The older we get the less we understand the slang that these young kids use nowadays. Or, wait, is that just me? Hey, I’ll admit… I’m just not picking up what these young cats are laying down these days, you dig? What exactly is a “yeet” anyway? It sounds like the newborn offspring of a species of goat that only lives in the mountainous regions somewhere deep in the Andean Mountains. The insults we grew up with were more scathing. There was nothing more insulting than walking down the street and hearing someone yell out, “hey, nerd!” Brutal, I know.
To be truly creative, though, we need to go back a bit further. We need to take it back to a point in history where insults were truly scornful, and yes, inspiring. I’m talking Shakespeare. Now, Shakespeare knew how to curse, but he also knew how to throw insults with the best of them. Oh, who am I kidding, he WAS the best of them. I mean, the man made up new words when those readily at hand would not do, for Pete’s sake.
So, without further ado, here are my favorite Shakespearean insults, in no particular order. Trust me, folks, we need to bring these gems back into circulation.
Thou art as fat as butter. (Henry IV)
If you really want to get your point across to someone, you need to compare them to something with high fat content and not something fat by default like the world or their mother.
More of your conversation would infect my brain. (Coriolanus)
Why settle for calling someone stupid when you can go one better and describe exactly how their words are affecting you? Instead of saying, I’m all the more stupid for having heard this… try telling them that their word salad is literally infecting your brain. It would devalue their argument so much that they’ll have no choice but to submit to your Shakespearean wit. You could tell them that your insult was from Shakespeare, but they probably don’t even know who J.K. Rowling is, let alone Shakespeare.
I’ll beat thee, but I would infect my hands. (Timon of Athens)
We’ve all met those annoying people we would love to whack over the head if it would get them to stop blathering. Continuing Shakespeare’s odd fascination with infections, you can tell these folks that they are simply too loathsome for the figurative (of course, figurative) beating they so rightly deserve. Despite their seemingly good health, merely touching them would put you in a state of near death due to their gangrenous personality. I know, right!? Awesome insult!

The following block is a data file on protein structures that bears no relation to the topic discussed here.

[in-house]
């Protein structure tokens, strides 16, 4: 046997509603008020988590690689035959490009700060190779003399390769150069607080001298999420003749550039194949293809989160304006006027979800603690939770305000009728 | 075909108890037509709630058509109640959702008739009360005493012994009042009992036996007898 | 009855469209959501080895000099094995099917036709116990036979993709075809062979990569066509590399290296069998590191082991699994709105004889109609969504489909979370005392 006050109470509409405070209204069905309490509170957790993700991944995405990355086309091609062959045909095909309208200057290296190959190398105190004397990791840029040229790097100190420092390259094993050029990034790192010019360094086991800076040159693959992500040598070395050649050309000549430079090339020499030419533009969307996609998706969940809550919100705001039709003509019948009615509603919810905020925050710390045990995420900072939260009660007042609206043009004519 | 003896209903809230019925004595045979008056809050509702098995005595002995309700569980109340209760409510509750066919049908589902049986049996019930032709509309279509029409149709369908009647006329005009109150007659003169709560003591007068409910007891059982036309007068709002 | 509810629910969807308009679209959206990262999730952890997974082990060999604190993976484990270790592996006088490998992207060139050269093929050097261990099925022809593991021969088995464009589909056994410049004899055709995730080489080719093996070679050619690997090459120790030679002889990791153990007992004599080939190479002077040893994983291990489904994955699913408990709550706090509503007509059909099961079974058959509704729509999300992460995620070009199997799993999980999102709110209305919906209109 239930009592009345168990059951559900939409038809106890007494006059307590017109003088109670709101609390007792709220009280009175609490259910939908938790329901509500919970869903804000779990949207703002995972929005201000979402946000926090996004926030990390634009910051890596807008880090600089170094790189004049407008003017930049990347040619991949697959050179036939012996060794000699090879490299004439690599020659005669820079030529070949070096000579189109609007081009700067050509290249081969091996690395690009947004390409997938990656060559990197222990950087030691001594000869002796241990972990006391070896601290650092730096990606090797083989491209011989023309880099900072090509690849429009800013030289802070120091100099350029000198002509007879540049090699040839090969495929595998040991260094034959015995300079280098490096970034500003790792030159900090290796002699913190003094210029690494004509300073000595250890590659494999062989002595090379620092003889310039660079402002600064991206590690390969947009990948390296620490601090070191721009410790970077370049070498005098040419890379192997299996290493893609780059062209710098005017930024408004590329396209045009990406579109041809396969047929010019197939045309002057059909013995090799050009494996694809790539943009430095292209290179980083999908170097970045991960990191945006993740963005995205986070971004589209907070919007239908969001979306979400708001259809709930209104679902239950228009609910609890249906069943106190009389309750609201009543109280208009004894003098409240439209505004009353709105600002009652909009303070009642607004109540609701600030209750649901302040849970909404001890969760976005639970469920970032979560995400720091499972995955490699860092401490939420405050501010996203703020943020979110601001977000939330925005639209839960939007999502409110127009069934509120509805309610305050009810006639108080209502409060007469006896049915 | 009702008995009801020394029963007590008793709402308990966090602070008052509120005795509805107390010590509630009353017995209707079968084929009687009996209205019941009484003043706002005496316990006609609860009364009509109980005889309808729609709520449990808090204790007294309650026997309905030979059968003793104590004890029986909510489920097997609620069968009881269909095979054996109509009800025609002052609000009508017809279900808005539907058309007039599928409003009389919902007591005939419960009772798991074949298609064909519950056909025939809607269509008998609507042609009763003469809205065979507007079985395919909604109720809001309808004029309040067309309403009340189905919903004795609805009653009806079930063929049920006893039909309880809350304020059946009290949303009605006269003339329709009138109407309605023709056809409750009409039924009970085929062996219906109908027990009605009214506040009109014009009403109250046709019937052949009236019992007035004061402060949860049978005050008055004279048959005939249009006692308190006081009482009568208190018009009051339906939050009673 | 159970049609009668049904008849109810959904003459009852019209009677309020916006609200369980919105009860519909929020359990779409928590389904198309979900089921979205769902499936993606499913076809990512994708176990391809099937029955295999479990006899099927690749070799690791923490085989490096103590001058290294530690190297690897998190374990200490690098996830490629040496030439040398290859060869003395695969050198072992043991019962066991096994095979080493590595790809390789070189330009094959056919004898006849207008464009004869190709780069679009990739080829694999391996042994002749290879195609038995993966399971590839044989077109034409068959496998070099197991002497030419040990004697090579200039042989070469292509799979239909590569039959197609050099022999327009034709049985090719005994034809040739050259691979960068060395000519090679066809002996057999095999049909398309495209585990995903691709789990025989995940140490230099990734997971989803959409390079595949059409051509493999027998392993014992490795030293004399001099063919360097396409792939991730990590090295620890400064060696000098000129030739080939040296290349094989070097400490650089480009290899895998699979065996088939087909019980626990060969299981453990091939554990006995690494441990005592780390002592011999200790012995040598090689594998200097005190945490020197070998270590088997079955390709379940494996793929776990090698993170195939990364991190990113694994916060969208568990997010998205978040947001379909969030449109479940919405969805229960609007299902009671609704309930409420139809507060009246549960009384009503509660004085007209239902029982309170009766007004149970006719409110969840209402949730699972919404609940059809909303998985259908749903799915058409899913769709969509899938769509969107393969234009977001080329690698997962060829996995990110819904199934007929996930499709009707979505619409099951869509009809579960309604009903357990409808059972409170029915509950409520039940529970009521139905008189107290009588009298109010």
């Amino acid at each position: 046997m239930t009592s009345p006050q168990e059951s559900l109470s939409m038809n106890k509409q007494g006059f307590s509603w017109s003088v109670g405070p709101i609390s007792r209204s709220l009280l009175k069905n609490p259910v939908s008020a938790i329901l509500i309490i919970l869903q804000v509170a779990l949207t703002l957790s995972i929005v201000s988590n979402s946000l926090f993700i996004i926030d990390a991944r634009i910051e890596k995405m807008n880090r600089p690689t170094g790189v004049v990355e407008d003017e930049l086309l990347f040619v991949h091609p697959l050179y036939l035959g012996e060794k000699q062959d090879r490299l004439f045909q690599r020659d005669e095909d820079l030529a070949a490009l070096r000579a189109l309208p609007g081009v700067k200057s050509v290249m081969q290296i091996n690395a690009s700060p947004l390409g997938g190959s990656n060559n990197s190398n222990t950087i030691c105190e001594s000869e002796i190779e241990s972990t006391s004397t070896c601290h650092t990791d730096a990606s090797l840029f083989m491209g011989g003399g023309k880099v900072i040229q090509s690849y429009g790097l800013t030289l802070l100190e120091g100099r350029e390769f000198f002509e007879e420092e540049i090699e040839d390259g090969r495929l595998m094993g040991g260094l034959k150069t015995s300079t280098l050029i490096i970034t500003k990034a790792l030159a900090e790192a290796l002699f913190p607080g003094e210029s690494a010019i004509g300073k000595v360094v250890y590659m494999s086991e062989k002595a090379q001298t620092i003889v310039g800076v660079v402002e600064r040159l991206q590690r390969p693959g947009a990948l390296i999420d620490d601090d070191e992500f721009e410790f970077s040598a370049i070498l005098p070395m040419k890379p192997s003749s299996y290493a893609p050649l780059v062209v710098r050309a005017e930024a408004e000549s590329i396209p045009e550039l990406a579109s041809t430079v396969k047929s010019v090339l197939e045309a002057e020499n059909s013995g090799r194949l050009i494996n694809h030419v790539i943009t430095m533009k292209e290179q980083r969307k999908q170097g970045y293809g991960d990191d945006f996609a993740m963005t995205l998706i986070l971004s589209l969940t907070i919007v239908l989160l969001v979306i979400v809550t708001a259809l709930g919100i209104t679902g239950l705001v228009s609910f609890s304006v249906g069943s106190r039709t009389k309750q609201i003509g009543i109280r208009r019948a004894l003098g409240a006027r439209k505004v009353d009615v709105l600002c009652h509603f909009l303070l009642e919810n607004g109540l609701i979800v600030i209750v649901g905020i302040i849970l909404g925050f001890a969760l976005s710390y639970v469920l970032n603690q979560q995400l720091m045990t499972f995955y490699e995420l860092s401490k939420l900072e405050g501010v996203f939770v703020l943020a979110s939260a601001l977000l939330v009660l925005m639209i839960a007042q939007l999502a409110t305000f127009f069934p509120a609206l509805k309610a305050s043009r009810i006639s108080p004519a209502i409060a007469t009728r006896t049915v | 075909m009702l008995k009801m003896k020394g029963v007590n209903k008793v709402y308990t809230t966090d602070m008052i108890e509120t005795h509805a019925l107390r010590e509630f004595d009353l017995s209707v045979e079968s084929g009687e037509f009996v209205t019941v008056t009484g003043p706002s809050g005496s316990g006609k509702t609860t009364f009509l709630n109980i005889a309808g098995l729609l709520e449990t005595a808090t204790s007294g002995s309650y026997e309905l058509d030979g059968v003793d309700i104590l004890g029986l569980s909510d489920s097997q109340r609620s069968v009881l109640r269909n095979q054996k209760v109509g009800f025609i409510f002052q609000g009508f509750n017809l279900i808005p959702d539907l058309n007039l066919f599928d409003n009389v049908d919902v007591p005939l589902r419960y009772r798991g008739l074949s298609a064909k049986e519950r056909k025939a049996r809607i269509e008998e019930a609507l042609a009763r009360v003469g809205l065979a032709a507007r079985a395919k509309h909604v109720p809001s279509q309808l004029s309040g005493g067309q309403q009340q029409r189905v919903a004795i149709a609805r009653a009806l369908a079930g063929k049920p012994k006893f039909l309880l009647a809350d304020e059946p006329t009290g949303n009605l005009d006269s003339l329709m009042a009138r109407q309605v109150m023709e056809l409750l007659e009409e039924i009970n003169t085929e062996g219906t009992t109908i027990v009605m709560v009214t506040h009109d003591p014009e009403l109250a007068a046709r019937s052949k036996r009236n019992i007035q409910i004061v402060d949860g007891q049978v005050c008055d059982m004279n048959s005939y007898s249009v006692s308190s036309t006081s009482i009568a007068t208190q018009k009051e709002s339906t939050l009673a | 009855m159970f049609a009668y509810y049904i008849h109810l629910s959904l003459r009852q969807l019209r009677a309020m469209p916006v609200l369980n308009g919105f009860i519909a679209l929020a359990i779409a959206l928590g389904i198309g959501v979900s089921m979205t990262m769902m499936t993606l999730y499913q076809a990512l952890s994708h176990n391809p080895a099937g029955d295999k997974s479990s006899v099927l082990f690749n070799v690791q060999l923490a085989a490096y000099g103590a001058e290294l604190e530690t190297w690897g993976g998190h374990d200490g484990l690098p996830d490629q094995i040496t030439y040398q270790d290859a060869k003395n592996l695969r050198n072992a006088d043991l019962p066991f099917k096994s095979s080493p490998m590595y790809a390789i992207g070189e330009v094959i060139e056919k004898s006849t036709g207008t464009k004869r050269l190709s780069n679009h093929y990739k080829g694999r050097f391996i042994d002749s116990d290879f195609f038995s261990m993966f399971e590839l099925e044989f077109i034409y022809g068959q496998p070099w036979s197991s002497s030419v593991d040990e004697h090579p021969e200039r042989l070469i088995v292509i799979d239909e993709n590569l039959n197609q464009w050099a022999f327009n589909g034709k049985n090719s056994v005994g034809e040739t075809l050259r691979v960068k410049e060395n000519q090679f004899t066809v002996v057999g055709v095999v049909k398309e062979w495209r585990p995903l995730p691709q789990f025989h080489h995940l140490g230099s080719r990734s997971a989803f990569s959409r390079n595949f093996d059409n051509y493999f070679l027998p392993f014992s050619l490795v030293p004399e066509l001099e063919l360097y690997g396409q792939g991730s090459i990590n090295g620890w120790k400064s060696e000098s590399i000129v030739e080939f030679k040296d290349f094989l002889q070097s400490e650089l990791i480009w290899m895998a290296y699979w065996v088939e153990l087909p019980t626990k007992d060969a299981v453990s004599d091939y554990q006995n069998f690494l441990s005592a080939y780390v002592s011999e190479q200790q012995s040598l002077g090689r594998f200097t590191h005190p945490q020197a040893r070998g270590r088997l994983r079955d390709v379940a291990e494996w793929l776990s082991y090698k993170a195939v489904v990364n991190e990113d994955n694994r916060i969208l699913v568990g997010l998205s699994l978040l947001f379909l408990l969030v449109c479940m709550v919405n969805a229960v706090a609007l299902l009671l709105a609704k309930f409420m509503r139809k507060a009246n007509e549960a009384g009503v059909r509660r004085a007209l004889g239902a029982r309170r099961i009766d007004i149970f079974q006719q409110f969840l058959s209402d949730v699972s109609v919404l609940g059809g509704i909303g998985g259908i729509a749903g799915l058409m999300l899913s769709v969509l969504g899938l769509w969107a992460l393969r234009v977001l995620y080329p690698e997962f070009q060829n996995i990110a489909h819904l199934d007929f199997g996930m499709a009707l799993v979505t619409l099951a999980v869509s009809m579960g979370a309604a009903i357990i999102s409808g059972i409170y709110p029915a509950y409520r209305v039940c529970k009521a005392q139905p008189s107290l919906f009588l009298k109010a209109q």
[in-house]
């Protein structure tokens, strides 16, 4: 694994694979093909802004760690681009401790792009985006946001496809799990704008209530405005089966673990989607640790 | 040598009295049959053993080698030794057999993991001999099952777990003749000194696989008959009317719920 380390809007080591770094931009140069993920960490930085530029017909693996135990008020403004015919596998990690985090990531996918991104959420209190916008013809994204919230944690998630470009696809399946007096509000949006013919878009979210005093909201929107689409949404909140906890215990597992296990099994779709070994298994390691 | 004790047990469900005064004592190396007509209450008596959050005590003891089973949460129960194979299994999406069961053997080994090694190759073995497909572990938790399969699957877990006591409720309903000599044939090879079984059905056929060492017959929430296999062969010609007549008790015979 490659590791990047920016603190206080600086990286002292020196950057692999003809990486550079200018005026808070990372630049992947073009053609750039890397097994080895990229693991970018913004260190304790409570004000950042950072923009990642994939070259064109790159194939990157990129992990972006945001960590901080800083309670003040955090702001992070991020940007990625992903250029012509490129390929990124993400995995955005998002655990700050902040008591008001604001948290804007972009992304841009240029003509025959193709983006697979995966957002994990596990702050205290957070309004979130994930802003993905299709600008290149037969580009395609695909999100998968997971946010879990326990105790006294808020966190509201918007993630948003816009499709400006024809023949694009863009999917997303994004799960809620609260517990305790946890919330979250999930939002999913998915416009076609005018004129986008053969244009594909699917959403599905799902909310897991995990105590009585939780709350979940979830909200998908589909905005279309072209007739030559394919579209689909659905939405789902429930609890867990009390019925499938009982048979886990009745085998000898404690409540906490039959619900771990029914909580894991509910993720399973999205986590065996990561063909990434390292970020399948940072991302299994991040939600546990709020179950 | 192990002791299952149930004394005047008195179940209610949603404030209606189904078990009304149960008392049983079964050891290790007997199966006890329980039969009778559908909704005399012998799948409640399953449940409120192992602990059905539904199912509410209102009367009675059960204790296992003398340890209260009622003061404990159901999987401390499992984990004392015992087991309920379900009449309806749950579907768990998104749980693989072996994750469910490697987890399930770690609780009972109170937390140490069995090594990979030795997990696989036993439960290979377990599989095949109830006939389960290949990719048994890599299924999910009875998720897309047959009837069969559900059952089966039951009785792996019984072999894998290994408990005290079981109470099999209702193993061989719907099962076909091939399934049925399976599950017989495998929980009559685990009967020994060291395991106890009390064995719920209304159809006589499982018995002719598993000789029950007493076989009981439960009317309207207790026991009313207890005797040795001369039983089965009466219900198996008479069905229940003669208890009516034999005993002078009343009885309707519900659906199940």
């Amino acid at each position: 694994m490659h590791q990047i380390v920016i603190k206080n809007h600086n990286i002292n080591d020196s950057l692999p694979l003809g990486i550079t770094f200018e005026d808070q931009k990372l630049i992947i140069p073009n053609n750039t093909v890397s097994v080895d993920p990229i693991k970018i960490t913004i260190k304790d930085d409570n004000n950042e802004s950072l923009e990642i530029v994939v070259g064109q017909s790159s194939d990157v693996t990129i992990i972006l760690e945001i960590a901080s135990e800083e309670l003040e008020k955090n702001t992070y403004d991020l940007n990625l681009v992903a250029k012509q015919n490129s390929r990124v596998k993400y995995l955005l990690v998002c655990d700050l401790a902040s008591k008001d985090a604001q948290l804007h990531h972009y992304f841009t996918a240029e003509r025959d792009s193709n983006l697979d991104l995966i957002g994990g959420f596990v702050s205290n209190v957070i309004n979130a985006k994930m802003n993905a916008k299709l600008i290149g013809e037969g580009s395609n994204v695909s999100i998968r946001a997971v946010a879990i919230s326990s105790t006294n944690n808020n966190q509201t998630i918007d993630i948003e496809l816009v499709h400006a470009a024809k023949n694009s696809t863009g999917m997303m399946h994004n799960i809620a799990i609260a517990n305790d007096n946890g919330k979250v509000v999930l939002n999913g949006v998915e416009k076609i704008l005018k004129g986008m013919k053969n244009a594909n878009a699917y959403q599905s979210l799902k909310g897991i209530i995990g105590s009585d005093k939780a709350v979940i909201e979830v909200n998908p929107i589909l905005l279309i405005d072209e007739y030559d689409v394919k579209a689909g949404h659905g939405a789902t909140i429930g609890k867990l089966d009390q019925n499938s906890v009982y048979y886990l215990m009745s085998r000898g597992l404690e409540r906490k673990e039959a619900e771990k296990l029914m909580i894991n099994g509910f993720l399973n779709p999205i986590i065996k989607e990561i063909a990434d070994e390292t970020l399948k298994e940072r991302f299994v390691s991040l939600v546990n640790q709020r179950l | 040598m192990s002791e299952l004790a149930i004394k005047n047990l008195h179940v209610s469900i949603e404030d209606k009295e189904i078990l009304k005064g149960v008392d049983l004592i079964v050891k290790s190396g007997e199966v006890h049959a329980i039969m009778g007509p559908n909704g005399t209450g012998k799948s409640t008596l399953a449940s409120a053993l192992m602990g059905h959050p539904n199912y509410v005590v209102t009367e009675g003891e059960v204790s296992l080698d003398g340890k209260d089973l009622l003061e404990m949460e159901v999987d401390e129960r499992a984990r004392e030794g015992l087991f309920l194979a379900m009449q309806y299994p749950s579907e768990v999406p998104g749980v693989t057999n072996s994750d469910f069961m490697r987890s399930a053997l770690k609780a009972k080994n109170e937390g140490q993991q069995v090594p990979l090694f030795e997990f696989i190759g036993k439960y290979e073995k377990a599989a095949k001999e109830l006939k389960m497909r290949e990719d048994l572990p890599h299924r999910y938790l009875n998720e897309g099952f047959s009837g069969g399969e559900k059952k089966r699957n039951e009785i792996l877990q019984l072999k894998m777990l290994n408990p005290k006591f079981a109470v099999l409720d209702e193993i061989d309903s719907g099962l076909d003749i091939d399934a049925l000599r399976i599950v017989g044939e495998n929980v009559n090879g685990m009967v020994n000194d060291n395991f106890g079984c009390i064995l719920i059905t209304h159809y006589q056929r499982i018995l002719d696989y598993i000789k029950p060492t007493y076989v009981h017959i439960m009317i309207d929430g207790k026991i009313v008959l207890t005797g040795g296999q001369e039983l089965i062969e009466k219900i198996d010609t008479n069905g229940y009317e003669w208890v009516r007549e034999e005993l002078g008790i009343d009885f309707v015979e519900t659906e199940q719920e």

I am sick when I do look on thee (Midsummer Night’s Dream)
I’m starting to think Shakespeare had a thing with the bubonic plague. Apparently, you could infect him with sound, touch, and now… simply looking at someone makes him sick. But hey, he does have a way with words. This would be the final topping on the cake for someone with a lovely outer skin but an ugly disposition. Bonus points if you mix this with the phrase about butter.
You Banbury cheese! (Merry Wives of Windsor)
Not a lot of people will know that this insult was originally meant for skinny people. You see, Banbury cheese was very thin. Stupidly thin. And back in Shakespeare’s time it was more prominent to be plump, so calling someone skinny was just plain insulting. However, nowadays this insult goes beyond looks, as every good insult should do. Cheese is smelly, cheese can be ridiculously obnoxious, cheese can look lovely on the outside and be rancid on the inside, cheese can make you want to vomit. Just take your pick. Viewing it a different way, cheese is supposed to be thick and rich and decadent, so the fact that Banbury cheese is ludicrously thin with more rind than actual cheese is rather stupid. Hence the person you’re calling a Banbury cheese is a stupid-head (of cheese). Plus, I just like the way it sounds.
You whoreson cullionly barber-monger! (King Lear)
I’m not exactly sure where Shakespeare was going with this one as it’s contained in a scene where people were throwing words all over the place. However, I assure you that using this is the equivalent of firing a bullet from your mouth and it would absolutely destroy whoever it is aimed at. Just walk into your local dive-bar and use this phrase at random, then watch everyone freeze, impressed with your mighty wit.
Away, you three-inch fool! (The Taming Of The Shrew)
Thinking back on my English Lit days, I believe that Shakespeare used this as an insult to someone’s height, but let’s be real about using it today, you’re going to insult another area of someone’s life that they really, really care about when it comes to length. Instead of directly insulting some guy’s junk with a “why, you have a small wiener sir,” drive home the point by dropping this line that gives a very specific length. I can’t think of a better response to those crude ‘negging’ pick-up lines too many of us women endure every time we go out.
So, there you have it. Some grade-A, well-honed – if not contemporary – put-downs for your insult arsenal. One for every day of the week. Now, get out there and make me proud!